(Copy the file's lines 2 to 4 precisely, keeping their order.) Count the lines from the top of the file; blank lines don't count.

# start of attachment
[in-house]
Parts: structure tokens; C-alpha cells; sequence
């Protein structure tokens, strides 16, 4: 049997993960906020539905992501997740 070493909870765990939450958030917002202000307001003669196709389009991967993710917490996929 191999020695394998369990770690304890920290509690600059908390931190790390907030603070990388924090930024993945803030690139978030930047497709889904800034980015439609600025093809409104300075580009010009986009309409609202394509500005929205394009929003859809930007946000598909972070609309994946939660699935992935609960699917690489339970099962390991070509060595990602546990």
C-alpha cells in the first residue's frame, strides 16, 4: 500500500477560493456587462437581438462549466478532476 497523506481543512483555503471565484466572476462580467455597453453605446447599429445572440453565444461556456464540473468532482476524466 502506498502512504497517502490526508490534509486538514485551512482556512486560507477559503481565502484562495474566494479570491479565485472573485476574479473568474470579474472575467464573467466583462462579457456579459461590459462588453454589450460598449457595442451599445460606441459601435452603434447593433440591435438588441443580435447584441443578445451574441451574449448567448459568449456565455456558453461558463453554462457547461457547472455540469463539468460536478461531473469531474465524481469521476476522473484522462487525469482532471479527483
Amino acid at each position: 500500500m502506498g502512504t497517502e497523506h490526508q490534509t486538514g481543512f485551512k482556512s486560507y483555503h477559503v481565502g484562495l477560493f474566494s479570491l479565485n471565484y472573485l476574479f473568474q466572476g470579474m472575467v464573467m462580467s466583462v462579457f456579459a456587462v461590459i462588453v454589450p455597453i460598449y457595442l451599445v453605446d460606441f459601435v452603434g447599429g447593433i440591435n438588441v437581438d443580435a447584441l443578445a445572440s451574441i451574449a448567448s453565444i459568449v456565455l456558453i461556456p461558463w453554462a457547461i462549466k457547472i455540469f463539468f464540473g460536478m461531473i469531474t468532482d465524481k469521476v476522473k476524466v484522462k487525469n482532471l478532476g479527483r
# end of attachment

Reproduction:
Parts: structure tokens; C-alpha cells; sequence
């Protein structure tokens, strides 16, 4: 049997993960906020539905992501997740 070493909870765990939450958030917002202000307001003669196709389009991967993710917490996929 191999020695394998369990770690304890920290509690600059908390931190790390907030603070990388924090930024993945803030690139978030930047497709889904800034980015439609600025093809409104300075580009010009986009309409609202394509500005929205394009929003859809930007946000598909972070609309994946939660699935992935609960699917690489339970099962390991070509060595990602546990």
C-alpha cells in the first residue's frame, strides 16, 4: 500500500477560493456587462437581438462549466478532476 497523506481543512483555503471565484466572476462580467455597453453605446447599429445572440453565444461556456464540473468532482476524466 502506498502512504497517502490526508490534509486538514485551512482556512486560507477559503481565502484562495474566494479570491479565485472573485476574479473568474470579474472575467464573467466583462462579457456579459461590459462588453454589450460598449457595442451599445460606441459601435452603434447593433440591435438588441443580435447584441443578445451574441451574449448567448459568449456565455456558453461558463453554462457547461457547472455540469463539468460536478461531473469531474465524481469521476476522473484522462487525469482532471479527483